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Indian Crypto Taxes Crush Trade Volumes as Local Exchanges Eye Exodus

Exchange volumes in India have plummeted by at least 50% after the implementation of a 1% tax on all cryptocurrency transactions.

3 min read
Cryptocurrencies are growing in popularity in India. Image: Shutterstock.

Trading volumes across crypto exchanges in India have plummeted after a new transaction tax law was recently enforced.

On July 1, 2022, the Indian Government legislated a 1% tax (called TDS, or Tax Deducted at Source) on all crypto-related transactions of more than $126 (10,000 INR).

According to this rule, it’s now mandatory for exchanges to deduct 1% of the transactional value from the buyer. That amount should then be paid as taxes to the Government.

Following the tax’s implementation last week, the trading volumes across exchanges including WazirX, ZebPay, and CoinDCX fell by at least 50%.

Decrypt has contacted WazirX and CoinDCX for comment.

On June 30, Binance-backed WazirX hosted a daily trading volume of $14.23 million which slipped to just $5.32 million on July 1. It then dropped as low as $2.73 million on July 3, according to data from Nomics.

CoinDCX’s volume dropped 61% to $2.59 million on July 1; as for ZebPay, its volume has dropped by 56% over the same period of time.

In February 2022, the Government Of India also imposed 30% taxes on all cryptocurrency-related income too.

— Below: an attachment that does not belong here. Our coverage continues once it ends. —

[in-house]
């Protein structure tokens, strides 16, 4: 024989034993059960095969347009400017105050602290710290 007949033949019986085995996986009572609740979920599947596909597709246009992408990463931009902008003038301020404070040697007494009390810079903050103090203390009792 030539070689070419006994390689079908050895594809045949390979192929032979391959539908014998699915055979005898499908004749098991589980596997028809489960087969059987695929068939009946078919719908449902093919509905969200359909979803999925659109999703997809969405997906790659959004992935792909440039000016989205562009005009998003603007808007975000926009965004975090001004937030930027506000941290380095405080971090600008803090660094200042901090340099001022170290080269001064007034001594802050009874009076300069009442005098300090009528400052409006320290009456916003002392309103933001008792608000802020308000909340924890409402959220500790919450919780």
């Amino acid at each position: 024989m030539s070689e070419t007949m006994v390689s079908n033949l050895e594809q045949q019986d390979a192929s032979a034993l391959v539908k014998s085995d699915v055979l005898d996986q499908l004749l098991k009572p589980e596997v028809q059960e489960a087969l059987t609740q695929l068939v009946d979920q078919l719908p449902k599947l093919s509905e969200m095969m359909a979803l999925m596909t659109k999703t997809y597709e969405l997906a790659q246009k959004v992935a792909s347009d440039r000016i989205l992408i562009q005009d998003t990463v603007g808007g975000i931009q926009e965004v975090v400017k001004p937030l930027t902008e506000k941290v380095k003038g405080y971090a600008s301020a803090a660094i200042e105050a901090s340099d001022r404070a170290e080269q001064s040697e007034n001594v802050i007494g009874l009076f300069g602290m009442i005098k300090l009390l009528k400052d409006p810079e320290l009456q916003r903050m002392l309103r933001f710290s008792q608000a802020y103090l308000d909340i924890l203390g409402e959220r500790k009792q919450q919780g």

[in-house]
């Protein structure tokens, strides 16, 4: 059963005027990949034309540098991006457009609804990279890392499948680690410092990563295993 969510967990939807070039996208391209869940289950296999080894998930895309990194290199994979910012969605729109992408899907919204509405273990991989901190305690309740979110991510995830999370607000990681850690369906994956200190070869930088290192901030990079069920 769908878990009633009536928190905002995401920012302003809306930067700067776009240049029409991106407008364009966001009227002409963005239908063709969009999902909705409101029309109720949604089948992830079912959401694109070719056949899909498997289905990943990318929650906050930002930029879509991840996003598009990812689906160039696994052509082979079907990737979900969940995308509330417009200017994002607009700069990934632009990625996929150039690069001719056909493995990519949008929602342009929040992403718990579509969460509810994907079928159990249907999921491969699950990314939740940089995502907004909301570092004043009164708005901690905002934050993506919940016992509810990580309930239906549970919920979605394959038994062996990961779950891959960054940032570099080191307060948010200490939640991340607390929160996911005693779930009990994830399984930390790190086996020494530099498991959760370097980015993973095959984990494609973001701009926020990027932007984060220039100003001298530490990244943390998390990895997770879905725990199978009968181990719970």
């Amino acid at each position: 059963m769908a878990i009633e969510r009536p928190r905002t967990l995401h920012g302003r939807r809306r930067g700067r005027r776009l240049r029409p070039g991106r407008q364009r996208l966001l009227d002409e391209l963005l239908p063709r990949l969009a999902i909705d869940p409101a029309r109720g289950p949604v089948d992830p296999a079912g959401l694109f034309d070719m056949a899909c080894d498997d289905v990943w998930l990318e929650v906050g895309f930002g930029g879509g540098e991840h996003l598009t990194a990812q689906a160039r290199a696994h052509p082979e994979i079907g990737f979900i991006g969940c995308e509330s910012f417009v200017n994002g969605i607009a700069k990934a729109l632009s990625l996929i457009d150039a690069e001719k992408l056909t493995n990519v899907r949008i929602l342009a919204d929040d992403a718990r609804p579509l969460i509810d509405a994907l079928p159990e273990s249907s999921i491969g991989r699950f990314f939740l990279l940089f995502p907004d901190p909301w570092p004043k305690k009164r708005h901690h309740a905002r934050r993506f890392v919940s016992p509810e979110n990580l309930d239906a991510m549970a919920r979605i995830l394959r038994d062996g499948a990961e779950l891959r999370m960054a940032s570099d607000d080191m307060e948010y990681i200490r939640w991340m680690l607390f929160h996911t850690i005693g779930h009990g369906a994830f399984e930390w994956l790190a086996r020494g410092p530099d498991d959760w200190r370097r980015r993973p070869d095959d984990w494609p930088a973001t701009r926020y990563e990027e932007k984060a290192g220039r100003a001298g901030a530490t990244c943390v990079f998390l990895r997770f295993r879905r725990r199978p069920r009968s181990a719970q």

These new tax laws have also evidenced themselves in crypto firms looking beyond India to set up shop. 

The Indian crypto exodus

Though Chainalysis reported that India ranked second for cryptocurrency adoption, the increased tax burden and current bear market have pushed some firms to migrate to crypto-friendlier nations including Dubai and Singapore.

Recently, Nischal Shetty and Siddharth Menon, the co-founders WazirX, have moved to Dubai with their families, reported the Indian ExpressCoinDCX, the $2 billion crypto trading firm based in Bengaluru, has also established a Singapore arm named “Primestack Pte.”

Many companies migrate to UAE, especially Dubai, because of its crypto-friendly nature. Dubai has created multiple tax-free zones issuing cryptocurrency licenses, including the Dubai Multi-Commodity Center and Dubai Airport Free Zone.

By establishing a company in these tax-free zones of Dubai, a residence Visa can also be acquired.

As to Singapore’s appeal, there are no taxes levied on crypto transactions in the city-state.

“India has battled brain drain for decades. This is a generational opportunity to reset the odds in our favor,” Ashish Singhal, co-founder and CEO of crypto exchange CoinSwitch told Decrypt. “Indian investors and innovators can benefit from the crypto capital if there is more regulatory clarity.”

Still, there is no clear regulatory process or license for crypto platforms in India which makes it difficult for businesses to operate in the country. 

And now it looks like at least a few crypto entrepreneurs are making the leap abroad.

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